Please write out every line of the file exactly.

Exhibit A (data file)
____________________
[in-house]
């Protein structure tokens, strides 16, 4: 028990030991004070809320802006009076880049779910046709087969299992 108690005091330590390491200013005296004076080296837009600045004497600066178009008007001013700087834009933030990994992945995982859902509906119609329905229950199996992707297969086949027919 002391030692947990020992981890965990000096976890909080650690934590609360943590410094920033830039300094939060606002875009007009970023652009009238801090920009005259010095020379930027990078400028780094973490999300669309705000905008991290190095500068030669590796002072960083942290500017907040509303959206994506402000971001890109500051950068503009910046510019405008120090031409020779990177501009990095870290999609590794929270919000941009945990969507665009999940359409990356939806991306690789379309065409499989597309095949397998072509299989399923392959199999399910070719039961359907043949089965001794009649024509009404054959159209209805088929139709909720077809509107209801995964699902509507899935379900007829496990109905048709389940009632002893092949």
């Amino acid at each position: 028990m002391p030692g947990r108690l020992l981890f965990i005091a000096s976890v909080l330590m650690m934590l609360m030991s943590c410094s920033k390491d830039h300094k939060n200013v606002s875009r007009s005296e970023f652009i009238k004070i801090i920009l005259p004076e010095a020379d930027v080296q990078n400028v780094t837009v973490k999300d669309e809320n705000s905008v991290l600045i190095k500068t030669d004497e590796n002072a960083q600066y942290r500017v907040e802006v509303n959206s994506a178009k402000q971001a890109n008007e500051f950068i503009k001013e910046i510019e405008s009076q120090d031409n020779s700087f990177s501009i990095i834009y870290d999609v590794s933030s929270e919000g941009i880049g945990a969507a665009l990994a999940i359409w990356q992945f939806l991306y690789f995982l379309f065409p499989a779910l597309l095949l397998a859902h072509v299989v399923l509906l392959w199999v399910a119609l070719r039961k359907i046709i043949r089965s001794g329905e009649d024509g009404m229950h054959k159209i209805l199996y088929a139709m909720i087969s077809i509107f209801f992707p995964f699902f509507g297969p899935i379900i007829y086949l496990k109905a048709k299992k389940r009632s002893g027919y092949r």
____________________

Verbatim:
[in-house]
């Protein structure tokens, strides 16, 4: 028990030991004070809320802006009076880049779910046709087969299992 108690005091330590390491200013005296004076080296837009600045004497600066178009008007001013700087834009933030990994992945995982859902509906119609329905229950199996992707297969086949027919 002391030692947990020992981890965990000096976890909080650690934590609360943590410094920033830039300094939060606002875009007009970023652009009238801090920009005259010095020379930027990078400028780094973490999300669309705000905008991290190095500068030669590796002072960083942290500017907040509303959206994506402000971001890109500051950068503009910046510019405008120090031409020779990177501009990095870290999609590794929270919000941009945990969507665009999940359409990356939806991306690789379309065409499989597309095949397998072509299989399923392959199999399910070719039961359907043949089965001794009649024509009404054959159209209805088929139709909720077809509107209801995964699902509507899935379900007829496990109905048709389940009632002893092949």
């Amino acid at each position: 028990m002391p030692g947990r108690l020992l981890f965990i005091a000096s976890v909080l330590m650690m934590l609360m030991s943590c410094s920033k390491d830039h300094k939060n200013v606002s875009r007009s005296e970023f652009i009238k004070i801090i920009l005259p004076e010095a020379d930027v080296q990078n400028v780094t837009v973490k999300d669309e809320n705000s905008v991290l600045i190095k500068t030669d004497e590796n002072a960083q600066y942290r500017v907040e802006v509303n959206s994506a178009k402000q971001a890109n008007e500051f950068i503009k001013e910046i510019e405008s009076q120090d031409n020779s700087f990177s501009i990095i834009y870290d999609v590794s933030s929270e919000g941009i880049g945990a969507a665009l990994a999940i359409w990356q992945f939806l991306y690789f995982l379309f065409p499989a779910l597309l095949l397998a859902h072509v299989v399923l509906l392959w199999v399910a119609l070719r039961k359907i046709i043949r089965s001794g329905e009649d024509g009404m229950h054959k159209i209805l199996y088929a139709m909720i087969s077809i509107f209801f992707p995964f699902f509507g297969p899935i379900i007829y086949l496990k109905a048709k299992k389940r009632s002893g027919y092949r």